“He got Meiners O. for unpaid debt,” Ojai Valley News, Dec. 3, 1969
Richard Robinson was an early rancher in the valley, and he first came to the valley after retiring as a ship’s captain. The romantic story of his life at sea is accented by the fact that his wife often accompanied him on his voyages.
Richard Robinson was born in Thomaston, Maine, in 1817, and he was of Welsh extraction. He began his life at sea at age seventeen. His advancement was rapid, and he captained his first ship at age twenty-three in 1840. For the next fourteen years, he captained ships that bore names such as Mountaineer, Pyramid and Hardet. These were “Yankee Clippers” engaged in ocean-crossing commerce.
Robinson pooled his resources in 1855 with several other men to commission construction of a 200-foot long clipper ship, christened the Richard Robinson. It was the custom of captains of the clipper ships to race each other, since the winning of a race provided profitable publicity. This was the way that sea captains built their reputations, and “Virtually every passage from one port to another was a race.” Robinson won a race against the formidable Dreadnought and thereby established his ship as “one of America’s fastest ships.”
Voyages could be lengthy. One of his voyages from New York City to Bombay took eighty-eight days, and that was close to breaking the speed record for the route. Ships’ captains were inclined to take their families with them on such long trips, and such was the case with Richard Robinson. He wed Mary Wentworth in 1840, the very year he first became a ship’s captain. She was a woman fit to match him.
Mary Wentworth Robinson was the first woman to receive the degree of Doctor of Education from Harvard University. She was descended from an aristocratic English line, which included Sir Thomas Wentworth, the Earl of Stafford. She accompanied her husband on over thirty voyages. Three sons were born to the marriage: William, Richard and Charles. Two daughters died in infancy.
Robinson retired from the sea in 1872 and moved to Santa Barbara. In the following year, he purchased land in the upper Ojai Valley and began to farm. By 1875, he joined Judge Eugene Fawcett, Jr., and a wealthy eastern man, H.C. Dean, in the purchase of land from Jose Arnaz (land which now is largely covered by the northern half of Lake Casitas). They subdivided the land and started the development of ranches in the Santa Ana Valley.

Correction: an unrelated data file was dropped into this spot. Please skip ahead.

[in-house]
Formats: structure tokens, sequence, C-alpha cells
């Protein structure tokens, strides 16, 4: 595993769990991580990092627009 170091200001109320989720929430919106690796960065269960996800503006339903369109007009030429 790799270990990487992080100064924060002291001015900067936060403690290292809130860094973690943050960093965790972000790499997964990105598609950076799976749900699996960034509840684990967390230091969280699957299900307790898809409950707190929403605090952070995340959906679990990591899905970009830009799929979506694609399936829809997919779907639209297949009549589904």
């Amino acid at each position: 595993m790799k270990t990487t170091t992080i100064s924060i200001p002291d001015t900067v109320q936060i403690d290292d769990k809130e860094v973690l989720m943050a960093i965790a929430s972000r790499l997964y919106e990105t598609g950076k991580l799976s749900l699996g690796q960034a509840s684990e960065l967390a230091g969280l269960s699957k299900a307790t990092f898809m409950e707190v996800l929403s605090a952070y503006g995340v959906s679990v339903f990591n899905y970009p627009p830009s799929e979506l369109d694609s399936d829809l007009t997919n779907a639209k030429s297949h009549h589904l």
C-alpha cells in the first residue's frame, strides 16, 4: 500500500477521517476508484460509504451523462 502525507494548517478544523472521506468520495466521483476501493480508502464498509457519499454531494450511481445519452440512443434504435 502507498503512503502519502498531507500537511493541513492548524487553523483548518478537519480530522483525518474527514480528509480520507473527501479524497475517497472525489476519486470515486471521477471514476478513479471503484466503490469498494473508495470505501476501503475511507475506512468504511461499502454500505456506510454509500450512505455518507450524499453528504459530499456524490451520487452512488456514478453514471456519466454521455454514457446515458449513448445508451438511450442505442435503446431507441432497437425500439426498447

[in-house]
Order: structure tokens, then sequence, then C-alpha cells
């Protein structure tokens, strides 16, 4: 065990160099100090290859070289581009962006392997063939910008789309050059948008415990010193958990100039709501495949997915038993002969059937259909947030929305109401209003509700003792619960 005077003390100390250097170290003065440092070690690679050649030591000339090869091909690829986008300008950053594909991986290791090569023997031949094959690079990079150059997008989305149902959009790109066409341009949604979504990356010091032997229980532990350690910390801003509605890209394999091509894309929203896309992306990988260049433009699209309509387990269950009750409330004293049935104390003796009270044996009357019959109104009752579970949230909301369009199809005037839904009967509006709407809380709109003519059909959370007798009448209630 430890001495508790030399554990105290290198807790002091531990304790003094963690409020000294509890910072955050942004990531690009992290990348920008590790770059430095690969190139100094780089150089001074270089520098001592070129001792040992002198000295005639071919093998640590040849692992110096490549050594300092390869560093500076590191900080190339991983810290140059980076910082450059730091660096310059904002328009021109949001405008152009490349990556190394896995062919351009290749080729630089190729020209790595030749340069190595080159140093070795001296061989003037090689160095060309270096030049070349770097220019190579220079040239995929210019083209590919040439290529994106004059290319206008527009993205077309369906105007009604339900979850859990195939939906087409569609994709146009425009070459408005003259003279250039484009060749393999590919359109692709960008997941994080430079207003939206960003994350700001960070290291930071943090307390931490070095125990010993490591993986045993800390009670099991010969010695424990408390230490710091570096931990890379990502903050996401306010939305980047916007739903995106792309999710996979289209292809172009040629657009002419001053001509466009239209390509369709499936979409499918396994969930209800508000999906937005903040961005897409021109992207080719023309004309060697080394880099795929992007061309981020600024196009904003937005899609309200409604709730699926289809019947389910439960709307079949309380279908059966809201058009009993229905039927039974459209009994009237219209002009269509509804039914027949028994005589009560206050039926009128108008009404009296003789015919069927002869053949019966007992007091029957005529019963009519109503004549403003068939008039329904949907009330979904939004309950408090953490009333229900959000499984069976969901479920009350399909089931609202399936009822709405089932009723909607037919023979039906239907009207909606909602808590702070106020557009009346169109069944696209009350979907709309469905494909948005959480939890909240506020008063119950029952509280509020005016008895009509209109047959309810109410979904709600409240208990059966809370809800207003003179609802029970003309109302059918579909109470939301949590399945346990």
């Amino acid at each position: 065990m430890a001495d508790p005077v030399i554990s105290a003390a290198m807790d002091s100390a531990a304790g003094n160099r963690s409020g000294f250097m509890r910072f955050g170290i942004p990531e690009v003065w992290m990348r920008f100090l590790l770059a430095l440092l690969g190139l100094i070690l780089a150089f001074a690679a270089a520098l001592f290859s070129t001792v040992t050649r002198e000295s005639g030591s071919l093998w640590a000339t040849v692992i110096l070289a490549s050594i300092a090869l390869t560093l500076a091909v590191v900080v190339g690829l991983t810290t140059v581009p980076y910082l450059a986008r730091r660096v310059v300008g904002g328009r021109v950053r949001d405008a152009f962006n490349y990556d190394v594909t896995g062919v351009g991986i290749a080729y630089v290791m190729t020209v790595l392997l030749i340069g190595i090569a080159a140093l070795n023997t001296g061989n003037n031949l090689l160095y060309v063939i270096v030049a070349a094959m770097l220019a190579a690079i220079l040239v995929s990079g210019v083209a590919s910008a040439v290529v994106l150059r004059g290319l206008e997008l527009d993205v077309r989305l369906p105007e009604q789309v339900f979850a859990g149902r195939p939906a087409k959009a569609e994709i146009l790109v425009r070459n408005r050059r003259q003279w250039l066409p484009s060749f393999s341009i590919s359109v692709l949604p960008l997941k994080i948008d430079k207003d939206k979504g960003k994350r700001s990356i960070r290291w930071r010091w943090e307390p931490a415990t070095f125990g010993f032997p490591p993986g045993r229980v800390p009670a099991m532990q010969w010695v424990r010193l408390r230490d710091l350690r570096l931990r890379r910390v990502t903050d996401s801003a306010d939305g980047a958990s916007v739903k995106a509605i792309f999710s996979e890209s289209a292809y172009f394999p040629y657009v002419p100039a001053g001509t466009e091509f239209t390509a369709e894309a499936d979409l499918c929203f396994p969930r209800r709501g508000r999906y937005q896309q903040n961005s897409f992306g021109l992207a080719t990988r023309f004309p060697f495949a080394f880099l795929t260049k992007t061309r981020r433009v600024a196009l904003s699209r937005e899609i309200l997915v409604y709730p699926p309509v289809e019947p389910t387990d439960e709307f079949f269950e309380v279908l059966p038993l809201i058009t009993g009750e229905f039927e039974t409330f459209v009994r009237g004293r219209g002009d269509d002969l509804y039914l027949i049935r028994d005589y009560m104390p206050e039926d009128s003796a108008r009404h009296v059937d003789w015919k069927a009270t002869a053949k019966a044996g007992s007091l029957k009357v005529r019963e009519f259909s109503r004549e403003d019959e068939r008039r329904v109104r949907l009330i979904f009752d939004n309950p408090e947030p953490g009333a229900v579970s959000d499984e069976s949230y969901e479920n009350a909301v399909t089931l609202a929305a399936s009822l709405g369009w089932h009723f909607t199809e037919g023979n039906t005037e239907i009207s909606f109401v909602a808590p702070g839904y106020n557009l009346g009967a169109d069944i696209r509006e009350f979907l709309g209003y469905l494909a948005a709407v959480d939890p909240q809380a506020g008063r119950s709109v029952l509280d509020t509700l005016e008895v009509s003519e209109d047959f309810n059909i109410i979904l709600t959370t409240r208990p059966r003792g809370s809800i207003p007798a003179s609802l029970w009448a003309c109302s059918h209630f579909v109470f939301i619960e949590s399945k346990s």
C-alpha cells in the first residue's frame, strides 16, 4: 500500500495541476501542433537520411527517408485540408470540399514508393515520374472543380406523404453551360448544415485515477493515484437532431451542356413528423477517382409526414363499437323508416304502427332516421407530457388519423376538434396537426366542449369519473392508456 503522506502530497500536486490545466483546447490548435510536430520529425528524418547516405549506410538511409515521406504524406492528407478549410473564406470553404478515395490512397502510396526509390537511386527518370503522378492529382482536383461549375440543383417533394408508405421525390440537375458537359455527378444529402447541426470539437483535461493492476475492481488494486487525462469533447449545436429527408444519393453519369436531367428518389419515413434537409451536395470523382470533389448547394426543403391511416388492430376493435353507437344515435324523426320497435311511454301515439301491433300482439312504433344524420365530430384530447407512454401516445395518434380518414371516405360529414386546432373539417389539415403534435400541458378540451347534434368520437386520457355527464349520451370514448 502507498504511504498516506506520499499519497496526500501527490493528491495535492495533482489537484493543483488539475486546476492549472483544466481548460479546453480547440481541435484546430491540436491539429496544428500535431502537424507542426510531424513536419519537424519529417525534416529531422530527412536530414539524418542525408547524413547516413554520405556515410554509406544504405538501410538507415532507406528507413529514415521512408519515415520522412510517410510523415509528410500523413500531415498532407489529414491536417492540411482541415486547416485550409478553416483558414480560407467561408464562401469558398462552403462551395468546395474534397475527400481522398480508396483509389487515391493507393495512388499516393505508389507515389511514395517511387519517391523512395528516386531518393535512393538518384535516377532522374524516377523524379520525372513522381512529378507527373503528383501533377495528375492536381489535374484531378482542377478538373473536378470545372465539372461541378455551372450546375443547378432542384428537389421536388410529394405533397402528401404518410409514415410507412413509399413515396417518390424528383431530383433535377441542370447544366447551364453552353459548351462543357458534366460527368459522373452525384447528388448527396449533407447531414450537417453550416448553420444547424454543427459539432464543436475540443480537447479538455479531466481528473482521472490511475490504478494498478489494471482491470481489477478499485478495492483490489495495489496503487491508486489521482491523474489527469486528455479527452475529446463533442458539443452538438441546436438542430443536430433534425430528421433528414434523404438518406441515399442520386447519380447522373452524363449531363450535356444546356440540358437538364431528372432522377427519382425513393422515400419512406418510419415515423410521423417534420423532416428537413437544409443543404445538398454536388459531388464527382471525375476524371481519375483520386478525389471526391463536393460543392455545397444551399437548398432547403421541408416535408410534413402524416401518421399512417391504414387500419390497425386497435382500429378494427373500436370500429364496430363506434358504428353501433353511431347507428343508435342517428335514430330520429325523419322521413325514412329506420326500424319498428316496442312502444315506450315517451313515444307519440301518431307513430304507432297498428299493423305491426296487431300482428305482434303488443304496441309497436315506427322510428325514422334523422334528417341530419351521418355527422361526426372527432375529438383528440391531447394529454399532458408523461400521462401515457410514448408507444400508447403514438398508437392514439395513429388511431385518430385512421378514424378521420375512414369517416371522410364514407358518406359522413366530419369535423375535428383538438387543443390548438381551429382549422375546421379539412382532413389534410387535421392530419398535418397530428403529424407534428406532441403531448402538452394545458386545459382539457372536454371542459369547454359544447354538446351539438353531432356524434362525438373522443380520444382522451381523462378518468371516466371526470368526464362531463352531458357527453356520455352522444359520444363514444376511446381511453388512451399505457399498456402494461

Richard Robinson signed the voters registration roll for Ventura County in 1884 along with his sons Richard Owen Robinson and Charles Wentworth Robinson. All three stated that their birthplaces had been in Maine.
Robinson’s approach to farming was diversification. He planted many different varieties of trees and vegetables on his upper Ojai Valley ranch. By doing this, he introduced new agricultural products to the valley, and his farm was judged by his contemporaries as especially interesting for its variety.
He also tried his hand at breeding race horses. He was photographed in 1896 with a race horse and sulky. In his final years, he lived in Ventura, where he died on February 6, 1896.
For an excellent account of Richard Robinson’s life, see: Marsha Kee Robinson Strong, “The Yankee Clipper Richard Robinson,” Ventura County Historical Society Quarterly 27:1, Fall 1981, pp. 11-25.
Sharp & Savvy: John Meiners (1827 – 1898) by David Mason
Mr. Meiners was born in the town of Oldenberg, Germany, and received his early education and business training there. In 1848, he immigrated to America and settled in the town of Milwaukee, Wisconsin.
He built a starch factory and sawmill, both of which he sold in 1860 to invest in a distillery. The company distilled wines, alcohol, spirits and whiskey. Their trade was mainly local, but occasionally items were shipped to France and Germany. By 1861, the distillery was operating at its capacity of 500 bushels per day.
Mr. Meiners acquired his property in the Ojai Valley in the 1870’s, sight unseen as a result of an unpaid debt. Mr. Meiners had never been to California and wasn’t sure if he had struck a good or bad deal, but, nonetheless, the deed was done.
He became aware that a banker friend was planning a trip to the area, so he asked if his friend could locate the 1,200 acres and let him know how it appeared. When his friend arrived in Santa Barbara, he was able to secure transportation over the mountains to the little valley where the Meiners’ land was located. It was in the westerly portion of the Ojai Valley. What his friend wired to Mr. Meiners was just a very few words; “it was the most beautiful valley he had ever seen”.
Within a few years, John Meiners moved his family to California and to their new ranch. He built a large house on a bluff overlooking the ranch and named it “Cheery Acres.”
He then put the ranch into production, planting fruit trees, wheat and barley. The center of the ranch was covered by a thick forest of oak trees, which he fenced off from the rest of the ranch to raise hogs.
Mr. Meiners found that the climate in the Ojai Valley was also good for his asthma and he longed for the day he could spend more time here. For years, he continued to commute between his California ranch and Milwaukee.
Since the ranch continued to produce excellent crops, Mr. Meiners planted even more and then put in several hundred acres in oranges, lemons, olives, prunes, apricots and apples.
Finally turning over his Milwaukee business to his son Gustave, Mr. Meiners was able to stay in California and work the ranch he enjoyed so immensely.
In December of 1898, John Meiners passed away and his heirs continued to operate the ranch until 1924. The ranch was then incorporated by the Ojai Ranch and Development Company, which subdivided 800 acres.
Today, Meiners Oaks is still sheltered by the towering oaks that led the friend to say; “it was in the most beautiful valley he had ever seen”.